Three years ago, writers worked five months under an expired pact, only to watch directors shift emphasis from DVD residuals to health and pension fund payments. The WGA's leaders at the time swallowed hard and followed suit.
"The WGA-AMPTP impasse has cost the jobs of tens of thousands of entertainment industry workers, including many of our own members, and more lose their jobs every day the strike continues," Apted and Cates said. "With so much at stake and no end to the standoff in sight, we can no longer abdicate our responsibility to our own members.
"Because we want to give the WGA and the AMPTP more time to return to the negotiating table to conclude an agreement, the DGA will not schedule our negotiations to begin until after the new year, and then only if an appropriate basis for negotiations can be established," the DGA leaders added. "If that's the case, then the DGA will commence formal talks in the hope that a fresh perspective and the additional pressure we can bring to bear will help force the AMPTP to settle the issues before us in a fair and reasonable manner."
The WGA responded to the news by saying it had filed a claim with the National Labor Relations Board against the AMPTP, charging that the studio group had refused to bargain in good faith.
"We are in the midst of the holiday season, with thousands of our members and the membership of other unions out of work," the WGA West and WGA East said in a joint statement. "It is the height of irresponsibility and intransigence for the AMPTP to refuse to negotiate a fair agreement with the WGA. We reiterate our demand that the AMPTP immediately return to the negotiations, rather than going on vacation, so that this town can be put back to work.
"The DGA announced today that it may commence negotiations with the AMPTP in January," the WGAW and WGAE continued. "The DGA has to do what is best for its membership, and we will do what is best for ours. We wish them well, but they do not represent writers. Our strike will end when the companies return to negotiations and make a fair deal with the WGA."
The AMPTP said it welcomed news of the DGA's interest in early contract talks.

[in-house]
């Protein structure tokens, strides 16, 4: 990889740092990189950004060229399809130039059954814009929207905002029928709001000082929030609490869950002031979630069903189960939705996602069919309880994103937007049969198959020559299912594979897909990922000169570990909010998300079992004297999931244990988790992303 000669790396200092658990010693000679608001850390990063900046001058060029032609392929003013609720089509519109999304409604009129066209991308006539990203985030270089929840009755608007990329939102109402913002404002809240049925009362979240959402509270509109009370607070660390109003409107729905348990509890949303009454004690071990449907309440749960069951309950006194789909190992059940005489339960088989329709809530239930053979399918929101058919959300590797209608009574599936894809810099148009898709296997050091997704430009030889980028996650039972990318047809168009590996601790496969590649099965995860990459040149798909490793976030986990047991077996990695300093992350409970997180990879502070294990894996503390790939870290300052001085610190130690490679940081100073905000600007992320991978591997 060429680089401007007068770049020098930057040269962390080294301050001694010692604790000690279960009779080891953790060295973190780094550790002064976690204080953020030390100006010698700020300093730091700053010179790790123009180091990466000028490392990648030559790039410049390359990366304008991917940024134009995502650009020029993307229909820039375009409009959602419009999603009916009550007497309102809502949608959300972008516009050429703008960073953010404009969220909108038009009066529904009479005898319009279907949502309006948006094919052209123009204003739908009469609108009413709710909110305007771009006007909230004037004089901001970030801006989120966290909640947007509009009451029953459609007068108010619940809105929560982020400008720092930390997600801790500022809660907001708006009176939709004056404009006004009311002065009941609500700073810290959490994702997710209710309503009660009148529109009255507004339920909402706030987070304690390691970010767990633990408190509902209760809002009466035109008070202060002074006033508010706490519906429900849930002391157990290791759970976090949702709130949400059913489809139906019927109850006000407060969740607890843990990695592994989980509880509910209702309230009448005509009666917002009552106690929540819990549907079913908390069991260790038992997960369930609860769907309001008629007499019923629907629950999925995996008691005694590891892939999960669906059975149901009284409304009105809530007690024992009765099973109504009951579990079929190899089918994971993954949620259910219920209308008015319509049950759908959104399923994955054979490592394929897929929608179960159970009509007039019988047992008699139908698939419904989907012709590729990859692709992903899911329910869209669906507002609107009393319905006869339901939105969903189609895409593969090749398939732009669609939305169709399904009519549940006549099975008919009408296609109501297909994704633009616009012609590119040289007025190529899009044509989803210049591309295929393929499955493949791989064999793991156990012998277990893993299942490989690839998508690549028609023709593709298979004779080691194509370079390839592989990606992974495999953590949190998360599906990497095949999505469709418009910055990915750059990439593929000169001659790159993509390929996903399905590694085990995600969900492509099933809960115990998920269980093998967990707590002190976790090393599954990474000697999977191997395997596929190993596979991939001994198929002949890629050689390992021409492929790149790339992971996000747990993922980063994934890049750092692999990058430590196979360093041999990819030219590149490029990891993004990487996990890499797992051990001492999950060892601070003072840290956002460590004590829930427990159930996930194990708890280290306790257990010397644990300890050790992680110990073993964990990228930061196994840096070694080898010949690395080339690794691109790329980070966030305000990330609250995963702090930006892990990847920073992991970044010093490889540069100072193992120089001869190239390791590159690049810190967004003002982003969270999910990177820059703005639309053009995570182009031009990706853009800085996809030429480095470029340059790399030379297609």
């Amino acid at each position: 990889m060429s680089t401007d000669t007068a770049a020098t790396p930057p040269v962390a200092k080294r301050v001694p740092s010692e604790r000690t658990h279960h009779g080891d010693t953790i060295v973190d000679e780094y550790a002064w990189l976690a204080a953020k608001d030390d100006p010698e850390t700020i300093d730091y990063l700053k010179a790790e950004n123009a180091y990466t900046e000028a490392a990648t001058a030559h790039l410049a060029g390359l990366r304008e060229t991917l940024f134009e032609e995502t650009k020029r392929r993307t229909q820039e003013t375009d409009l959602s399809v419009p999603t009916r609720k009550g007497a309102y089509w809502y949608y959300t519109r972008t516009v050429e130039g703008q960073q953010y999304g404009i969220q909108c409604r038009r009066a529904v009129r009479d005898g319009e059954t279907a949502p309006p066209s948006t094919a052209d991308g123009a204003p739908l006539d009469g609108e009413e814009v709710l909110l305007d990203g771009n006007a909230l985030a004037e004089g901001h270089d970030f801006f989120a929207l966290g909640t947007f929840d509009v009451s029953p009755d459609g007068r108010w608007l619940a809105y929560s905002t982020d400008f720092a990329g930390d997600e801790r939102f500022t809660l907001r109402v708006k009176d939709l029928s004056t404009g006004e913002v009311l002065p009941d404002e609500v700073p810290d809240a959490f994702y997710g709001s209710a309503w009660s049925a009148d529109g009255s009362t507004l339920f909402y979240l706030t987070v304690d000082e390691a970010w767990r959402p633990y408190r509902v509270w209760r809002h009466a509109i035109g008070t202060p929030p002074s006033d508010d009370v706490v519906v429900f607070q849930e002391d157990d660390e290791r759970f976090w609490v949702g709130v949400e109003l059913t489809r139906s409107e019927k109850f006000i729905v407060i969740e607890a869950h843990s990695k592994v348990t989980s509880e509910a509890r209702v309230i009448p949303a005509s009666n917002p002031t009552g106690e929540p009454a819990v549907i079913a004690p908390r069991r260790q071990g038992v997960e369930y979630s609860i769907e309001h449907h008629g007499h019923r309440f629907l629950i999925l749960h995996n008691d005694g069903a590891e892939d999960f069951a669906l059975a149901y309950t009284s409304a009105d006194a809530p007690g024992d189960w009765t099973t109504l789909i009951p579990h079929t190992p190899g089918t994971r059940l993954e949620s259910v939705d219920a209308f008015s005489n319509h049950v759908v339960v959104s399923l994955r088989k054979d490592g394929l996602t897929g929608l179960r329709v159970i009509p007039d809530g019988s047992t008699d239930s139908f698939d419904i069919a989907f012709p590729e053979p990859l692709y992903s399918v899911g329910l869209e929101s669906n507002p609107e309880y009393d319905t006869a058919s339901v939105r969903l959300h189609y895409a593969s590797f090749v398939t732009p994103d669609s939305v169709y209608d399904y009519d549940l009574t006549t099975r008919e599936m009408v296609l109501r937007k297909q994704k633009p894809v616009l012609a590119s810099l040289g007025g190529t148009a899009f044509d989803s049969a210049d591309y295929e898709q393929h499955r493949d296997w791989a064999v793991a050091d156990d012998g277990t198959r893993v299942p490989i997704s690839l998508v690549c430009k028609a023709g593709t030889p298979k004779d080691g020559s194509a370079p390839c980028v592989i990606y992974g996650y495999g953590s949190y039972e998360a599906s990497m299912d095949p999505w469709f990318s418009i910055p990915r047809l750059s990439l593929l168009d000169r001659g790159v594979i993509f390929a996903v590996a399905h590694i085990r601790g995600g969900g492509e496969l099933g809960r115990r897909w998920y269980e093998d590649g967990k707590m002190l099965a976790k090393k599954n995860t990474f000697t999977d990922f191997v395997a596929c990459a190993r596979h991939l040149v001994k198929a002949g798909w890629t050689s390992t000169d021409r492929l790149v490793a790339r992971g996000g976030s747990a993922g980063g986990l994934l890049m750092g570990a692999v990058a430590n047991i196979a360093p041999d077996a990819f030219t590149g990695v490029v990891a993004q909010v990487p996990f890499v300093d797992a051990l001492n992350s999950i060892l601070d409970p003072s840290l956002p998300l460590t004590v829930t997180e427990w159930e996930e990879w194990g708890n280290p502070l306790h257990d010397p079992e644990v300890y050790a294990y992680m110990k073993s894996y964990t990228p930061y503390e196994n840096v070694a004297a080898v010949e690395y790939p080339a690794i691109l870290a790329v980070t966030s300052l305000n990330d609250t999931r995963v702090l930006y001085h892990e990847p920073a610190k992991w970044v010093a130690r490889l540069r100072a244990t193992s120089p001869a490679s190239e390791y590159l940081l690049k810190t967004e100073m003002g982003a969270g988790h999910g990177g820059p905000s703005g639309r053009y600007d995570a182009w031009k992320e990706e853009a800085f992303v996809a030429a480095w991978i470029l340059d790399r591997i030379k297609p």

"We look forward to talking with the Directors Guild of America in an atmosphere of professionalism and respect," the studio group said. "But no one should be under any illusions: This will still be an extremely difficult process. All of us — producers, directors, writers and everyone working in the entertainment business — need to get this right, because in the rapidly evolving new-media marketplace, there is little margin for error."
IATSE international president Thomas Short, who often has clashed with WGA leaders, applauded the developments.
"IATSE fully supports the Director Guild's desire to try and get the industry working again," Short said. "The DGA has chosen to do something very difficult, and I am sure those who don't want the strike to end will attack them for it. But while sound bites may make good press copy, they are no substitute for the kind of good-faith bargaining it will take to end this strike."
Separately on Thursday, FilmLA issued statistics underscoring the dramatic shutdown in almost all scripted TV production since the strike began Nov. 5.
Just four network primetime shows were in production this week, with two of those slated to end production today and another set to wrap production next week, the organization said. That will leave only ABC's "October Road" still in production locally with additional episodes.
Also on Thursday, the WGAW and WGAE continued their picketing at sites in Los Angeles and New York, respectively. The WGAW spotlighted writers on indie films in a specially mounted protest at Paramount.